Congress should tackle whether the natural gas industry should be subject to mandatory reliability standards similar to those that exist for the electric power sector, the nation’s top energy regulator said Thursday.
“This is a matter that Congress needs to take a look at— whether we need to have a similar approach that we did to the electric side as to mandatory reliability standards,” FERC Chairman Richard Glick told reporters following the Commission’s monthly open meeting yesterday.
“I think it’s worthwhile investigating. It would be a shame to have standards on one side and not have sufficient investments made in terms of reliability on the natural gas side,” Glick said.
At FERC’s monthly meeting, Glick and his fellow commissioners received a preliminary report on the extended bout of cold weather in February that forced more than 23,000 megawatts of power outages, mostly in Texas.
The preliminary report was jointly produced by the Commission and the North American Electric Reliability Corp. (NERC). A final report is due in November.
The report tracks events that occurred during Winter Storm Uri from Feb. 8-20, when extreme cold weather and precipitation caused large numbers of electric generating units to experience outages, derates or failures to start, resulting in energy and transmission emergencies affecting millions of customers in Texas, Oklahoma, Arkansas, Louisiana and Mississippi.
The February freeze triggered a total loss of 61,800 megawatts of electric generation, as 1,045 individual generating units experienced 4,124 outages, derates or failures to start.
The cold weather also severely reduced natural gas production, with the largest effects felt in Texas, Oklahoma and Louisiana, where combined daily production declined to an estimated 20 billion cubic feet per day — a reduction of more than 50% compared to average production from Feb. 1 to 5.
Despite the severity of the power outages, “FERC doesn’t have jurisdiction over reliability of the natural gas system,” Glick explained to reporters.
But there is growing “interdependency in Texas and elsewhere between natural gas reliability and electric reliability, and we need to think about that some more,” not only at FERC “but I think other policymakers need to think about how to ensure greater reliability on the natural gas side,” Glick said.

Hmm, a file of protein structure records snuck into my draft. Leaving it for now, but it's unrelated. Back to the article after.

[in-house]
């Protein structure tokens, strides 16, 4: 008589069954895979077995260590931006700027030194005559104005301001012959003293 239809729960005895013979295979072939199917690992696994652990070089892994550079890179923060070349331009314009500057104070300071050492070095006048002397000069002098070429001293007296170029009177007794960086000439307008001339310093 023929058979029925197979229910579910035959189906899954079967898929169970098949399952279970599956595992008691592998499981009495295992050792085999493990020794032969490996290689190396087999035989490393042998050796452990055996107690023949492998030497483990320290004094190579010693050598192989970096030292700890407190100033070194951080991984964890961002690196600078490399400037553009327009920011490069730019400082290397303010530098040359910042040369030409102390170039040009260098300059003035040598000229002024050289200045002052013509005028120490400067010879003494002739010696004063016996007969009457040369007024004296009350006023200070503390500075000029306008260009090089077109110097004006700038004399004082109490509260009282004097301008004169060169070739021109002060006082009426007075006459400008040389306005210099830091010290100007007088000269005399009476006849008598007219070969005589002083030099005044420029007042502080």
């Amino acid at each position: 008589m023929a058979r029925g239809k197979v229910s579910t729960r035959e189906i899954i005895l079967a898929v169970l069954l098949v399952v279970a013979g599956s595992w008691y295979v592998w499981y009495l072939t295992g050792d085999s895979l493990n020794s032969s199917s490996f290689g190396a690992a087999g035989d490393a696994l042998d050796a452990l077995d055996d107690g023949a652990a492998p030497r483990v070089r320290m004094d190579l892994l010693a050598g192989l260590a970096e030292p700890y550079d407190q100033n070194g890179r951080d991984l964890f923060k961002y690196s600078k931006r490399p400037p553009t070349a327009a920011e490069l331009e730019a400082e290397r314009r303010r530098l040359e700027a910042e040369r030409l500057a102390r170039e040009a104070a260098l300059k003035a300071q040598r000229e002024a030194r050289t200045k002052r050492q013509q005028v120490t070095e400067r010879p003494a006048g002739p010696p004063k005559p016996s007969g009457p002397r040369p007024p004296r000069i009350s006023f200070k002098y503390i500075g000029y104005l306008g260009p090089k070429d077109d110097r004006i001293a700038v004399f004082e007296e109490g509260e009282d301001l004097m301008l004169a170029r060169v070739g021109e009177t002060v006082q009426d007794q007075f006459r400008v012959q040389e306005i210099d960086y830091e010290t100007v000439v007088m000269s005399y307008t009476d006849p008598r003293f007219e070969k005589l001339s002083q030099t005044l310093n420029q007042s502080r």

FERC’s Office of Enforcement is investigating possible instances of market manipulation during the February outages. “Those investigations continue,” Glick said, adding that the Commission’s enforcement staff has not made a final determination.
Those sentiments were echoed by Jim Robb, president and CEO of NERC, who expressed concern about the “incredible interdependencies of electric power with other sectors,” especially natural gas. “I think this needs to be a real wake-up call for us,” Robb said.
NERC develops and enforces mandatory reliability standards for the bulk power system in the U.S., Canada, and the northern portion of Baja California, Mexico.
Report makes more than two dozen recommendations
The freezing of power plant components and access to fuel were the major causes of generator outages, the report said.
Of the 1,045 generating units affected, 57% were natural gas-fired units that primarily faced fuel-supply challenges.
The preliminary report also recommends that generator owners be provided the opportunity for compensation and recovery of the costs of building or retrofitting to operate to a specific temperature, and that Congress, state legislatures and jurisdictional regulators require gas facilities to prepare and follow cold weather preparedness plans.
“There was a similar inquiry after Texas experienced extreme cold weather in 2011, but those recommendations were not acted on,” Glick said.
“We can’t allow this to happen again. This time, we must take these recommendations seriously, and act decisively, to ensure the bulk power system doesn’t fail the next time extreme weather hits. I cannot, and will not, allow this to become yet another report that serves no purpose other than to gather dust on the shelf.”
The report makes 28 recommendations, including that FERC consider establishing a forum in which representatives of state legislatures and/or regulators with jurisdiction over natural gas infrastructure identify concrete actions to improve the reliability of the natural gas infrastructure system necessary to support bulk-power system reliability.
The report also recommends that Congress, state legislatures and regulators “with jurisdiction over facilities used for producing, treating, processing, pressurizing, storing, or transporting natural gas should require those gas facilities to have cold weather preparedness plans, including measures to prepare to operate during a weather emergency.”
Natural gas production, gathering and processing facilities should consider implementing measures to protect against freezing and other cold-related limitations, such as covering or sheltering sensitive facilities, adding heating equipment, and installing backup generation at critical sites, the report said.